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Tottenham owner provides £150M financial injection....U.K. government was involved in Saudi takeover of EPL side Newcastle....Wimbledon exploring legal action against men's, women's tours

Tottenham receives injection of 150 million pounds

Tottenham owner ENIC Sports Inc. will inject £150M ($188M) into the club ahead of the new season. ENIC will allocate the funds to help the club invest on and off the pitch, according to a statement on Tuesday. It comes just days after Spurs secured qualification for the '22-23 Champions League. The money will allow Tottenham Manager Antonio Conte to strengthen his squad in the upcoming summer transfer window as he "bids to close the gap" on Liverpool and Man City next season. Under the terms of the capital increase from ENIC, Tottenham will issue convertible A shares and accompanying warrants. ENIC’s shareholding could increase from 85.6% to around 87.5% on conversion to ordinary shares (BLOOMBERG, 5/24).

Conte has "consistently said the squad needs improving if the club are to challenge for the top prizes." Tottenham Chair Daniel Levy said, "The delivery of a world-class home was always a key building block in driving diversified revenues to enable us to invest in the teams and support our ambitions to be consistently competing at the highest levels of European football. Additional capital from ENIC will now enable further investment in the Club at an important time" (REUTERS, 5/24).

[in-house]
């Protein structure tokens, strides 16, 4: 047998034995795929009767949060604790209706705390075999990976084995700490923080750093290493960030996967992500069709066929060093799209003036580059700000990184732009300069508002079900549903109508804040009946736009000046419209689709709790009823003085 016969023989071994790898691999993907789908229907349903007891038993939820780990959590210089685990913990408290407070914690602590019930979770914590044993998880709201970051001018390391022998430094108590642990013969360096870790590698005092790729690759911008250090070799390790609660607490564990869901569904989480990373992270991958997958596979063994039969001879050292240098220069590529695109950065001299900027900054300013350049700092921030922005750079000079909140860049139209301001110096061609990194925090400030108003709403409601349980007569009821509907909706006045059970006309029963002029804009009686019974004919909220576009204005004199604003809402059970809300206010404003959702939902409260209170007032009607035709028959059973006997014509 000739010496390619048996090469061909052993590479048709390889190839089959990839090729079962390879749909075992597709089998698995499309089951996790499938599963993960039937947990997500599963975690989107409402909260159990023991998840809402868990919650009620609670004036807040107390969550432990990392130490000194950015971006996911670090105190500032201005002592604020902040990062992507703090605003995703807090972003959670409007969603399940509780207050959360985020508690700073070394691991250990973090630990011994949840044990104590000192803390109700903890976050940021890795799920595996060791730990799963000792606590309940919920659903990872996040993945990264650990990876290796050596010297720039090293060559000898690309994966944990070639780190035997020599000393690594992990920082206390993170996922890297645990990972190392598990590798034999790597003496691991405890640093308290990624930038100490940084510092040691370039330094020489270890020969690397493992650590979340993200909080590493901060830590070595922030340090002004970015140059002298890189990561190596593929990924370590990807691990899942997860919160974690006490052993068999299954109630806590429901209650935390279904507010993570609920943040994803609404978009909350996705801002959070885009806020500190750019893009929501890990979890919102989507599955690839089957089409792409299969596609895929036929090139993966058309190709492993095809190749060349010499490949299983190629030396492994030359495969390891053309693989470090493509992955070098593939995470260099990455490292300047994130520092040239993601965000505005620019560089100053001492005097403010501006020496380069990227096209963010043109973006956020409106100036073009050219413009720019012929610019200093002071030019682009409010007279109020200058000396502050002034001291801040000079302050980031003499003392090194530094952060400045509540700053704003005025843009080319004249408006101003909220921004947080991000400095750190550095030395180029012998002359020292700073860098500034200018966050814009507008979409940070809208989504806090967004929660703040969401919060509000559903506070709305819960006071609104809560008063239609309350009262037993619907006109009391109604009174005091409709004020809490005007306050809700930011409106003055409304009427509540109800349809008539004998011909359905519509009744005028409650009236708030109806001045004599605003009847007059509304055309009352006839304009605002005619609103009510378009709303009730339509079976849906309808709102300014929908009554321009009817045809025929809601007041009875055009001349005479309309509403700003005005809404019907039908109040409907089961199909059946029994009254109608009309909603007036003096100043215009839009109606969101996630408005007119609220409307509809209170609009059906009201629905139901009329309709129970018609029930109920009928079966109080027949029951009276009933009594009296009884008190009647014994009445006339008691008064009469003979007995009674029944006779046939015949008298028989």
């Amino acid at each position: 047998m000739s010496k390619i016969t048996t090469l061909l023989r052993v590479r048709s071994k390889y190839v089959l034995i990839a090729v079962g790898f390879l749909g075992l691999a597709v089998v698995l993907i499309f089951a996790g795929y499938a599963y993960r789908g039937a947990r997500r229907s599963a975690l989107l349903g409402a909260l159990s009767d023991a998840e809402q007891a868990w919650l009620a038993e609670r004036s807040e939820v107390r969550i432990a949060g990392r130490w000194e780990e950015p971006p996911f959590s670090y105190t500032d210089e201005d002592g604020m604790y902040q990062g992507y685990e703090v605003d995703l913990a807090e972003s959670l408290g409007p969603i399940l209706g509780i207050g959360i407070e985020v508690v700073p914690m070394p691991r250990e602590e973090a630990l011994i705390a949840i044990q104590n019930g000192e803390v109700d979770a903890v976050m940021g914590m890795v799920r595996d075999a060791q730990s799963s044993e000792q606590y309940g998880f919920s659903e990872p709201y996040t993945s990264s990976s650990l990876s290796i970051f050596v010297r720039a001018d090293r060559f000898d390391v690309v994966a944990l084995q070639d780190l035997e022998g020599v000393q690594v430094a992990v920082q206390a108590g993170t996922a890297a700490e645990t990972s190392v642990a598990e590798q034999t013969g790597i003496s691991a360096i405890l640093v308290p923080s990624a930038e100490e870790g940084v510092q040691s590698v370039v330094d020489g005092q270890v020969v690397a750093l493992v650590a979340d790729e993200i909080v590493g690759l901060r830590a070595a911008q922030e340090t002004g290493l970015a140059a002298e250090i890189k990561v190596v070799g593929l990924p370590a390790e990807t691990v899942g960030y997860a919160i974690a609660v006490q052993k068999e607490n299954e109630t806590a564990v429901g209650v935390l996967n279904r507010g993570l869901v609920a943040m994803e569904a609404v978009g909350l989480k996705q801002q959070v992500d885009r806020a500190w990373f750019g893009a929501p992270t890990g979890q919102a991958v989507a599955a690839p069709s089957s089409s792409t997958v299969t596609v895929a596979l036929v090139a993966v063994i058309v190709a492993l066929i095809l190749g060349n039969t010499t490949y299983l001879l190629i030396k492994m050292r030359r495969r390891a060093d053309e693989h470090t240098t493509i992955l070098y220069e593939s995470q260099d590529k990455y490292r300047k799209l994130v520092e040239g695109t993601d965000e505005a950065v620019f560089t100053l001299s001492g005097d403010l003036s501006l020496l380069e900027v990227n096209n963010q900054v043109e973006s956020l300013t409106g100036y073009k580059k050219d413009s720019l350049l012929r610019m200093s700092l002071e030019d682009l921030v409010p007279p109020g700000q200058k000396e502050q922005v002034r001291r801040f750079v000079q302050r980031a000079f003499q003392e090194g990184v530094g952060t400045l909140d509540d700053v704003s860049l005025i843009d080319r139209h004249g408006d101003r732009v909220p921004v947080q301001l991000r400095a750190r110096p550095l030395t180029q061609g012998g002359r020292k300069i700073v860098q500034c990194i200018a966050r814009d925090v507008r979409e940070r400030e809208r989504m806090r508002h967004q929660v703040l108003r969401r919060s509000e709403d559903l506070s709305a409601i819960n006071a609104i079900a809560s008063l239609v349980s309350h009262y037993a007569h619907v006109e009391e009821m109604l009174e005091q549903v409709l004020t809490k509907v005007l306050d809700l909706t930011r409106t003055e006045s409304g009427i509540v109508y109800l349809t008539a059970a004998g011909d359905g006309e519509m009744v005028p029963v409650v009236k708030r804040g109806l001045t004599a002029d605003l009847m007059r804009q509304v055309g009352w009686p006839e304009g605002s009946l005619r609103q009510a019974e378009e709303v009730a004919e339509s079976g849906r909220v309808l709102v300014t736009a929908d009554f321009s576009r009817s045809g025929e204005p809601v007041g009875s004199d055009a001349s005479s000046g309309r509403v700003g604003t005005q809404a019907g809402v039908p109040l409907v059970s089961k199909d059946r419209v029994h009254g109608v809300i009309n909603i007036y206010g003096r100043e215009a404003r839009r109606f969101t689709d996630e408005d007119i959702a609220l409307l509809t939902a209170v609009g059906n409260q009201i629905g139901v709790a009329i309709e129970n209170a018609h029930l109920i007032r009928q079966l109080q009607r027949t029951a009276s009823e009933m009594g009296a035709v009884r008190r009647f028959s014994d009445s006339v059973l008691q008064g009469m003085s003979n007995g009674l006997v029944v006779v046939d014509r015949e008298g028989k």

Investigation reveals gov't role in Newcastle takeover

U.K. PM Boris Johnson’s government reportedly worked for months to encourage the EPL to approve the "controversial Saudi Arabia-backed takeover of Newcastle United," according to a Guardian investigation. The extensive efforts to facilitate the deal, led by Minister for Investment Gerry Grimstone, were made "despite the government, and Johnson, repeatedly saying publicly that they had no involvement in the takeover talks." Grimstone became involved in discussions with then-EPL Chair Gary Hoffman and Saudi representatives, "apparently up to the office of the crown prince Mohammed bin Salman," to try to help secure a takeover that the government considered to be in the U.K.’s "strategic and economic interests." After the deal was completed, Hoffman told a meeting of the 20 EPL clubs that the government "had put pressure on the league to approve the takeover," but he added that the league "had not been influenced by the government pressure" (London GUARDIAN, 5/24).

Wimbledon weighs legal action against ATP, WTA

Wimbledon is "exploring the possibility of legal action" against the ATP and WTA as "the row over the removal of world ranking points from the event intensified on Tuesday." Sources said that discussions "have already taken place with lawyers surrounding a potential breach in the long-standing agreement with the governing bodies" that allows the All England Club to offer points for match wins at the championships. It is understood that the other grand slam tournaments -- the Australian Open, French Open and US Open -- "are considering offering their support as part of a joint action." This would be an "escalation of a dispute that has overshadowed the first few days of the French Open" (LONDON TIMES, 5/24).

Chelsea sale takes another step with EPL approval